Recent structures of the potassium channel provide an essential beginning point for explaining how the pore is gated between open and closed conformations by changes in membrane voltage. Yet, the molecular details of this process and the connections to transmembrane gradients are not understood. To begin addressing how changes within a membrane environment lead to the channel's ability to sense shifts in membrane voltage and to gate, we performed double-bilayer simulations of the Kv1.2 channel. These double-bilayer simulations enable us to simulate realistic voltage drops from resting potential conditions to depolarized conditions by changes in the bath conditions on each side of the bilayer. Our results show how the voltage sensor domain movement responds to differences in transmembrane potential. The initial voltage sensor domain movement, S4 in particular, is modulated by the gating charge response to changes in voltage and is initially stabilized by the lipid headgroups. We show this response is directly coupled to the initial stages of pore domain motion. Results presented here provide a molecular model for how the pre-gating process occurs in sequential steps: Gating charge response, movement and stabilization of the S4 voltage sensor domain, and movement near the base of the S5 region to close the pore domain.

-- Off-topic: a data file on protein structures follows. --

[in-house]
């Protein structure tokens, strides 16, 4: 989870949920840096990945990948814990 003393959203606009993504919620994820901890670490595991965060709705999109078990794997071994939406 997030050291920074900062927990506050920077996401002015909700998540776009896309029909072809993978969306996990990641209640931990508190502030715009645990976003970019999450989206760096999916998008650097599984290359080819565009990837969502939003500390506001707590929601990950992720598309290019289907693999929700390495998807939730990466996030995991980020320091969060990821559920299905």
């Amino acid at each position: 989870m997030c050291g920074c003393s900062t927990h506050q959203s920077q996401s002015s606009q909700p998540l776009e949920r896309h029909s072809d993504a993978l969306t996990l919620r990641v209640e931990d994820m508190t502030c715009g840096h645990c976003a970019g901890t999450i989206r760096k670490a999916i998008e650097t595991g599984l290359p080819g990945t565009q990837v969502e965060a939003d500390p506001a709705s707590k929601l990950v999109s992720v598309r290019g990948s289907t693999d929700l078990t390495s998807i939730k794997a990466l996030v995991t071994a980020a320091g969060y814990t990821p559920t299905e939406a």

Bibliographical noteFunding Information:
The authors thank Oliver Beckstein and Naveen Michaud-Agrawal for valuable discussions and contributions to MDAnalysis. This research was funded by a grant from National Institutes of Health (GM064746). Sandia is a multiprogram laboratory operated by Sandia Corporation, a Lockheed Martin Company, for the United States Department of Energy's National Nuclear Security Administration under contract DE-AC04-94AL85000.
- Double-layer effect
- Ionic solution
- S4 domain
- Voltage gating